The first influenza pandemic of the new millennium was caused by a newly emerged swine-origin influenza virus (SOIV) (H1N1). This new virus is characterized by a previously unknown constellation of gene segments derived from North American and Eurasian swine lineages and the absence of common markers predictive of human adaptation. Overall, human infections appeared to be mild, but an alarming number of young individuals presented with symptoms atypical for seasonal influenza. The new SOIV also showed a sustained human-to-human transmissibility and higher reproduction ratio than common seasonal viruses, altogether indicating a higher pathogenic potential for this newly emerged virus. To study the virulence of the SOIV, we used a recently established cynomolgus macaque model and compared parameters of clinical disease, virology, host responses, and pathology/histopathology with a current seasonal H1N1 virus. We here show that infection of macaques with two genetically similar but clinically distinct SOIV isolates from the early stage of the pandemic (A/Mexico/4108/2009 and A/Mexico/InDRE4487/2009) resulted in upper and lower respiratory tract infections and clinical disease ranging from mild to severe pneumonia that was clearly advanced over the mild infection caused by A/Kawasaki/UTK-4/2009, a current seasonal strain. Unexpectedly, we observed heterogeneity among the two SOIV isolates in virus replication, host transcriptional and cytokine responses, and disease progression, demonstrating a higher pathogenic potential for A/Mexico/InDRE4487/2009. Differences in virulence may explain more severe disease, as was seen with certain individuals infected with the emerged pandemic influenza virus. Thus, the nonhuman primate model closely mimics influenza in humans.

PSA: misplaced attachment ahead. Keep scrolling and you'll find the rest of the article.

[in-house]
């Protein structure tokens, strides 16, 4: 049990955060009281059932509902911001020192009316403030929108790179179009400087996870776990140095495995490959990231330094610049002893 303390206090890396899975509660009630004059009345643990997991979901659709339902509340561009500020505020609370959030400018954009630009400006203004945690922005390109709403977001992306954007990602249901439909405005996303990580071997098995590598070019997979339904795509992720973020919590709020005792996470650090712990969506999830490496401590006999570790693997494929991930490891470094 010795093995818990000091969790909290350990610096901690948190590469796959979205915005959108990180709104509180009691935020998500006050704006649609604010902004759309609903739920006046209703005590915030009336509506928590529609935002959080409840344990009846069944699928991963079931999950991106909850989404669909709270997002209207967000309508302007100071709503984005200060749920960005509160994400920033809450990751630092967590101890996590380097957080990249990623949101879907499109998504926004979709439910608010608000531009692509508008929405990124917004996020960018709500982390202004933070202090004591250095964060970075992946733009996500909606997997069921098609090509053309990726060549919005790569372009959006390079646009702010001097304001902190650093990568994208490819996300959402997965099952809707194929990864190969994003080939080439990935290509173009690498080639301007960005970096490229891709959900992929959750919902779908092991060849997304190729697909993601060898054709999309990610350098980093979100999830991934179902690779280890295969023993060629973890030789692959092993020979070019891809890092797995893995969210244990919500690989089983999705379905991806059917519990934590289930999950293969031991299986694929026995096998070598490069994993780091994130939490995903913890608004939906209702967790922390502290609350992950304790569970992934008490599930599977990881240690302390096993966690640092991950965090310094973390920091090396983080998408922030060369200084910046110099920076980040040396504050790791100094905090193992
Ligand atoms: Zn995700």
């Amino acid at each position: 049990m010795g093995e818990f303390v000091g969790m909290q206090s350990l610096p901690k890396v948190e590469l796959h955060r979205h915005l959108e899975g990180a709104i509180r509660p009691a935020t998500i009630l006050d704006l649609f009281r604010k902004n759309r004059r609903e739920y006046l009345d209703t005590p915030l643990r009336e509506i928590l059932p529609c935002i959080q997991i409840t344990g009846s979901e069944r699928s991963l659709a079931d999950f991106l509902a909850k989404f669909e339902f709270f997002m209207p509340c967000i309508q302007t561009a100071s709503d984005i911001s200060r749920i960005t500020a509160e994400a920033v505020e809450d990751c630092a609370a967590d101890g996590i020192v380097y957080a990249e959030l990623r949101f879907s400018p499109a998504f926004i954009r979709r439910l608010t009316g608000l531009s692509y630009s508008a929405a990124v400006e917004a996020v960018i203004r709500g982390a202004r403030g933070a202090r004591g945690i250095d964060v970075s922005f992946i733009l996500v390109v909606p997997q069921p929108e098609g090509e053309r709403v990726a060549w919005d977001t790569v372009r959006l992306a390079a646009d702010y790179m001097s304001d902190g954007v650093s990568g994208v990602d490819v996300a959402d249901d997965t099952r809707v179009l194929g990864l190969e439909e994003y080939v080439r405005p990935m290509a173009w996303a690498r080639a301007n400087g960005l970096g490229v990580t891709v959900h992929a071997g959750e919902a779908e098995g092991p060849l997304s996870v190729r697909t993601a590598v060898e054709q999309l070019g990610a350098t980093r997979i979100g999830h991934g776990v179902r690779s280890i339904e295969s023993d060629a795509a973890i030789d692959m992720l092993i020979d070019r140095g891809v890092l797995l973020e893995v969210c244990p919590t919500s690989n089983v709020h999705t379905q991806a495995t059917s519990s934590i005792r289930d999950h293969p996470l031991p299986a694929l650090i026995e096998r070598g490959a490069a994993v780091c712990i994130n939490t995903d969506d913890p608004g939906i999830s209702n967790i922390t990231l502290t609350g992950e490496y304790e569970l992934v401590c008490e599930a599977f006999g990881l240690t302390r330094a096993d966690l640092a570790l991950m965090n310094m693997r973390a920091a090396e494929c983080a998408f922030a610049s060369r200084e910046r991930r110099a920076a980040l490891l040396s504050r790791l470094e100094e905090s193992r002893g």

ASJC Scopus subject areas
- Insect Science